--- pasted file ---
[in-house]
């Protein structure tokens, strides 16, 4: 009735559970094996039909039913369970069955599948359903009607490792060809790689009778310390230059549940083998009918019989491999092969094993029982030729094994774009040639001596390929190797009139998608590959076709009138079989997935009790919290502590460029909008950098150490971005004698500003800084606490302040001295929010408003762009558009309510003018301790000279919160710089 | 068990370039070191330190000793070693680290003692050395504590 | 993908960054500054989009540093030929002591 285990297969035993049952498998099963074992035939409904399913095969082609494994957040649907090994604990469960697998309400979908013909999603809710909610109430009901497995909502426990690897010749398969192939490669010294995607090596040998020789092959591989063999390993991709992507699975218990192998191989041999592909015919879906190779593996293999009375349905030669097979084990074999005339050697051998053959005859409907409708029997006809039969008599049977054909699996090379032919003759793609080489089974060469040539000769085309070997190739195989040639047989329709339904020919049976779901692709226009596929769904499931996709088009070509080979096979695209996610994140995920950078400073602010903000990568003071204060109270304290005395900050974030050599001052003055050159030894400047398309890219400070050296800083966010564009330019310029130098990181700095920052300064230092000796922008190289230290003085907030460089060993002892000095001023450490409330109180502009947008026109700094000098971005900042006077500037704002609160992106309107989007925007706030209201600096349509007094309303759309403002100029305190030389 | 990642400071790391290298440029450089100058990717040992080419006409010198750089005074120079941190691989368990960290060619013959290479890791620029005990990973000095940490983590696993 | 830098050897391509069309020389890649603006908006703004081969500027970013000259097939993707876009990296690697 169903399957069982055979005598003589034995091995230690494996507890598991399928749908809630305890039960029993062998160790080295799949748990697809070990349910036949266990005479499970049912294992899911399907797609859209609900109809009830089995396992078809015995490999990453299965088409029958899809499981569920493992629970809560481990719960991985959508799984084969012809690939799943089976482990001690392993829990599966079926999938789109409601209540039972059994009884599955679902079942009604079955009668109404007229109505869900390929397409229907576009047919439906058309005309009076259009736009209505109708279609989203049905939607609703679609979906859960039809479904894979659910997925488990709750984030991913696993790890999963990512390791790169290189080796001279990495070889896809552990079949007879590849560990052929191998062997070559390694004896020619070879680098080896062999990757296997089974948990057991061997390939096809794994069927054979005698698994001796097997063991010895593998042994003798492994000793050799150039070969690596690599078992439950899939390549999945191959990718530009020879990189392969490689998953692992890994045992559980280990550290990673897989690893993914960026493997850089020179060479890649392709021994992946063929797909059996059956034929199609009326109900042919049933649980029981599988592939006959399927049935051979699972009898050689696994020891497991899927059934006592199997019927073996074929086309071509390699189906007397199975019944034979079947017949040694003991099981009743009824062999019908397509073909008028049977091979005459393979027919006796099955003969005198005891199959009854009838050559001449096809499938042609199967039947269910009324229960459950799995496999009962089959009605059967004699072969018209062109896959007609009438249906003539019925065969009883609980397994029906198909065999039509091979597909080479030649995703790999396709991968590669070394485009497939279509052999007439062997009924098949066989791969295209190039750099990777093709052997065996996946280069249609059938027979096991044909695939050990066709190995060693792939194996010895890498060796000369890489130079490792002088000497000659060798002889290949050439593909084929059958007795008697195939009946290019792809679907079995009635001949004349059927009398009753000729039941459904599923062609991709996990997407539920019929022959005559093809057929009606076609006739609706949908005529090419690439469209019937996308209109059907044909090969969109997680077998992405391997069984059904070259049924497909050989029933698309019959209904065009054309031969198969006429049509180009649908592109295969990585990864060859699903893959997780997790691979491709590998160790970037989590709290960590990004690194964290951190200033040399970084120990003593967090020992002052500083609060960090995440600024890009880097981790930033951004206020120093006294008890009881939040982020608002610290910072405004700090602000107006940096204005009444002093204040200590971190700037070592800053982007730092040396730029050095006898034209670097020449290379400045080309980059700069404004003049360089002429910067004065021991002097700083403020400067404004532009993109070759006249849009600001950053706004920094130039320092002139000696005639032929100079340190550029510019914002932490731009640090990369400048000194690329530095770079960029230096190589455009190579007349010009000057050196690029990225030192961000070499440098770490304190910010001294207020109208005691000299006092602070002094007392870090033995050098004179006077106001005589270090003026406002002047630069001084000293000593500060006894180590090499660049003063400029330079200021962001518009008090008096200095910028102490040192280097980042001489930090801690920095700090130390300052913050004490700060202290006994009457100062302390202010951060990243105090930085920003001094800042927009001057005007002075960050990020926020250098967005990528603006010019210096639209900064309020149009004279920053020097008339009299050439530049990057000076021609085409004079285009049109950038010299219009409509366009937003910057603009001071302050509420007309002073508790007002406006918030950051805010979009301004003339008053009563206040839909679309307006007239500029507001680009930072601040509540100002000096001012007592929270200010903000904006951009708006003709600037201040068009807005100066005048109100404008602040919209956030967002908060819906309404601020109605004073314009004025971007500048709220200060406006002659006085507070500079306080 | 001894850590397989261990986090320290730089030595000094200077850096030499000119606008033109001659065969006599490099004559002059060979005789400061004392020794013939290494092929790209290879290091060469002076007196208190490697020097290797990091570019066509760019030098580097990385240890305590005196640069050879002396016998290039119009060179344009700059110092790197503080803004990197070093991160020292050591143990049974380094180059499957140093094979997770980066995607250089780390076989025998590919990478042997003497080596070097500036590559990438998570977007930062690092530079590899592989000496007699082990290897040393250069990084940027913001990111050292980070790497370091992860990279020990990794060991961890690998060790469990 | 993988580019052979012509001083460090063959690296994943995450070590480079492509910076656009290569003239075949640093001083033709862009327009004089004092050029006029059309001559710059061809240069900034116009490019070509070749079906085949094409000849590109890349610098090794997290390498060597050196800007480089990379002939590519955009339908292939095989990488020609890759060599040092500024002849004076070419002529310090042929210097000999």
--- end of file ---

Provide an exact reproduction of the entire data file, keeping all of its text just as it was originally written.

[in-house]
């Protein structure tokens, strides 16, 4: 009735559970094996039909039913369970069955599948359903009607490792060809790689009778310390230059549940083998009918019989491999092969094993029982030729094994774009040639001596390929190797009139998608590959076709009138079989997935009790919290502590460029909008950098150490971005004698500003800084606490302040001295929010408003762009558009309510003018301790000279919160710089 | 068990370039070191330190000793070693680290003692050395504590 | 993908960054500054989009540093030929002591 285990297969035993049952498998099963074992035939409904399913095969082609494994957040649907090994604990469960697998309400979908013909999603809710909610109430009901497995909502426990690897010749398969192939490669010294995607090596040998020789092959591989063999390993991709992507699975218990192998191989041999592909015919879906190779593996293999009375349905030669097979084990074999005339050697051998053959005859409907409708029997006809039969008599049977054909699996090379032919003759793609080489089974060469040539000769085309070997190739195989040639047989329709339904020919049976779901692709226009596929769904499931996709088009070509080979096979695209996610994140995920950078400073602010903000990568003071204060109270304290005395900050974030050599001052003055050159030894400047398309890219400070050296800083966010564009330019310029130098990181700095920052300064230092000796922008190289230290003085907030460089060993002892000095001023450490409330109180502009947008026109700094000098971005900042006077500037704002609160992106309107989007925007706030209201600096349509007094309303759309403002100029305190030389 | 990642400071790391290298440029450089100058990717040992080419006409010198750089005074120079941190691989368990960290060619013959290479890791620029005990990973000095940490983590696993 | 830098050897391509069309020389890649603006908006703004081969500027970013000259097939993707876009990296690697 169903399957069982055979005598003589034995091995230690494996507890598991399928749908809630305890039960029993062998160790080295799949748990697809070990349910036949266990005479499970049912294992899911399907797609859209609900109809009830089995396992078809015995490999990453299965088409029958899809499981569920493992629970809560481990719960991985959508799984084969012809690939799943089976482990001690392993829990599966079926999938789109409601209540039972059994009884599955679902079942009604079955009668109404007229109505869900390929397409229907576009047919439906058309005309009076259009736009209505109708279609989203049905939607609703679609979906859960039809479904894979659910997925488990709750984030991913696993790890999963990512390791790169290189080796001279990495070889896809552990079949007879590849560990052929191998062997070559390694004896020619070879680098080896062999990757296997089974948990057991061997390939096809794994069927054979005698698994001796097997063991010895593998042994003798492994000793050799150039070969690596690599078992439950899939390549999945191959990718530009020879990189392969490689998953692992890994045992559980280990550290990673897989690893993914960026493997850089020179060479890649392709021994992946063929797909059996059956034929199609009326109900042919049933649980029981599988592939006959399927049935051979699972009898050689696994020891497991899927059934006592199997019927073996074929086309071509390699189906007397199975019944034979079947017949040694003991099981009743009824062999019908397509073909008028049977091979005459393979027919006796099955003969005198005891199959009854009838050559001449096809499938042609199967039947269910009324229960459950799995496999009962089959009605059967004699072969018209062109896959007609009438249906003539019925065969009883609980397994029906198909065999039509091979597909080479030649995703790999396709991968590669070394485009497939279509052999007439062997009924098949066989791969295209190039750099990777093709052997065996996946280069249609059938027979096991044909695939050990066709190995060693792939194996010895890498060796000369890489130079490792002088000497000659060798002889290949050439593909084929059958007795008697195939009946290019792809679907079995009635001949004349059927009398009753000729039941459904599923062609991709996990997407539920019929022959005559093809057929009606076609006739609706949908005529090419690439469209019937996308209109059907044909090969969109997680077998992405391997069984059904070259049924497909050989029933698309019959209904065009054309031969198969006429049509180009649908592109295969990585990864060859699903893959997780997790691979491709590998160790970037989590709290960590990004690194964290951190200033040399970084120990003593967090020992002052500083609060960090995440600024890009880097981790930033951004206020120093006294008890009881939040982020608002610290910072405004700090602000107006940096204005009444002093204040200590971190700037070592800053982007730092040396730029050095006898034209670097020449290379400045080309980059700069404004003049360089002429910067004065021991002097700083403020400067404004532009993109070759006249849009600001950053706004920094130039320092002139000696005639032929100079340190550029510019914002932490731009640090990369400048000194690329530095770079960029230096190589455009190579007349010009000057050196690029990225030192961000070499440098770490304190910010001294207020109208005691000299006092602070002094007392870090033995050098004179006077106001005589270090003026406002002047630069001084000293000593500060006894180590090499660049003063400029330079200021962001518009008090008096200095910028102490040192280097980042001489930090801690920095700090130390300052913050004490700060202290006994009457100062302390202010951060990243105090930085920003001094800042927009001057005007002075960050990020926020250098967005990528603006010019210096639209900064309020149009004279920053020097008339009299050439530049990057000076021609085409004079285009049109950038010299219009409509366009937003910057603009001071302050509420007309002073508790007002406006918030950051805010979009301004003339008053009563206040839909679309307006007239500029507001680009930072601040509540100002000096001012007592929270200010903000904006951009708006003709600037201040068009807005100066005048109100404008602040919209956030967002908060819906309404601020109605004073314009004025971007500048709220200060406006002659006085507070500079306080 | 001894850590397989261990986090320290730089030595000094200077850096030499000119606008033109001659065969006599490099004559002059060979005789400061004392020794013939290494092929790209290879290091060469002076007196208190490697020097290797990091570019066509760019030098580097990385240890305590005196640069050879002396016998290039119009060179344009700059110092790197503080803004990197070093991160020292050591143990049974380094180059499957140093094979997770980066995607250089780390076989025998590919990478042997003497080596070097500036590559990438998570977007930062690092530079590899592989000496007699082990290897040393250069990084940027913001990111050292980070790497370091992860990279020990990794060991961890690998060790469990 | 993988580019052979012509001083460090063959690296994943995450070590480079492509910076656009290569003239075949640093001083033709862009327009004089004092050029006029059309001559710059061809240069900034116009490019070509070749079906085949094409000849590109890349610098090794997290390498060597050196800007480089990379002939590519955009339908292939095989990488020609890759060599040092500024002849004076070419002529310090042929210097000999």